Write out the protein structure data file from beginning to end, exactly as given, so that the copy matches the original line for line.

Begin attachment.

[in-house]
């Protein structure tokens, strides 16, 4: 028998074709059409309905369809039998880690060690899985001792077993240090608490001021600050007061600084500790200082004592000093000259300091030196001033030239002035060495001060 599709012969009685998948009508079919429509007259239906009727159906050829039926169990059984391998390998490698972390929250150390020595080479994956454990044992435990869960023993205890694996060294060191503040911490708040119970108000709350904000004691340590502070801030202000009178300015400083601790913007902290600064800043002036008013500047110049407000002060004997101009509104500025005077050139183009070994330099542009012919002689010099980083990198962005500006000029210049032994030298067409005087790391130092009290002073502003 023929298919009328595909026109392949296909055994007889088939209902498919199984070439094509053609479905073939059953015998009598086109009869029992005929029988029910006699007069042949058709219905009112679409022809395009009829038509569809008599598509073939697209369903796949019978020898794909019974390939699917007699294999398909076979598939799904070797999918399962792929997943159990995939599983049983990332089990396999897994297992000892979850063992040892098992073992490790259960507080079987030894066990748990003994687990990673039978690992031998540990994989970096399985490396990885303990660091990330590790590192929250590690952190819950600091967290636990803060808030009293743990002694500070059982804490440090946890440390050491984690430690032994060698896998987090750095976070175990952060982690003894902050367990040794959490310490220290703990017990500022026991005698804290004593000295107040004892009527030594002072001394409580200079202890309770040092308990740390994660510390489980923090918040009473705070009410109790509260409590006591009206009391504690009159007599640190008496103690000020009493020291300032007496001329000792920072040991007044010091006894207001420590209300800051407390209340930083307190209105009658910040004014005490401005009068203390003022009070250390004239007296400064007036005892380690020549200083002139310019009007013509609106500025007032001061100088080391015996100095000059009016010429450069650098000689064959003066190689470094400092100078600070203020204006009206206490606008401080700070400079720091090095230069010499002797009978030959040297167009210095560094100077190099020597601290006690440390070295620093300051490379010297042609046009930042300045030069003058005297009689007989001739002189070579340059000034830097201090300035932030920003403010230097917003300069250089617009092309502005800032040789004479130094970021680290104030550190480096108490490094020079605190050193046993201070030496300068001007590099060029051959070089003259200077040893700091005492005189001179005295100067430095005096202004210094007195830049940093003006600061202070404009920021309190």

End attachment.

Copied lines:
[in-house]
């Protein structure tokens, strides 16, 4: 028998074709059409309905369809039998880690060690899985001792077993240090608490001021600050007061600084500790200082004592000093000259300091030196001033030239002035060495001060 599709012969009685998948009508079919429509007259239906009727159906050829039926169990059984391998390998490698972390929250150390020595080479994956454990044992435990869960023993205890694996060294060191503040911490708040119970108000709350904000004691340590502070801030202000009178300015400083601790913007902290600064800043002036008013500047110049407000002060004997101009509104500025005077050139183009070994330099542009012919002689010099980083990198962005500006000029210049032994030298067409005087790391130092009290002073502003 023929298919009328595909026109392949296909055994007889088939209902498919199984070439094509053609479905073939059953015998009598086109009869029992005929029988029910006699007069042949058709219905009112679409022809395009009829038509569809008599598509073939697209369903796949019978020898794909019974390939699917007699294999398909076979598939799904070797999918399962792929997943159990995939599983049983990332089990396999897994297992000892979850063992040892098992073992490790259960507080079987030894066990748990003994687990990673039978690992031998540990994989970096399985490396990885303990660091990330590790590192929250590690952190819950600091967290636990803060808030009293743990002694500070059982804490440090946890440390050491984690430690032994060698896998987090750095976070175990952060982690003894902050367990040794959490310490220290703990017990500022026991005698804290004593000295107040004892009527030594002072001394409580200079202890309770040092308990740390994660510390489980923090918040009473705070009410109790509260409590006591009206009391504690009159007599640190008496103690000020009493020291300032007496001329000792920072040991007044010091006894207001420590209300800051407390209340930083307190209105009658910040004014005490401005009068203390003022009070250390004239007296400064007036005892380690020549200083002139310019009007013509609106500025007032001061100088080391015996100095000059009016010429450069650098000689064959003066190689470094400092100078600070203020204006009206206490606008401080700070400079720091090095230069010499002797009978030959040297167009210095560094100077190099020597601290006690440390070295620093300051490379010297042609046009930042300045030069003058005297009689007989001739002189070579340059000034830097201090300035932030920003403010230097917003300069250089617009092309502005800032040789004479130094970021680290104030550190480096108490490094020079605190050193046993201070030496300068001007590099060029051959070089003259200077040893700091005492005189001179005295100067430095005096202004210094007195830049940093003006600061202070404009920021309190």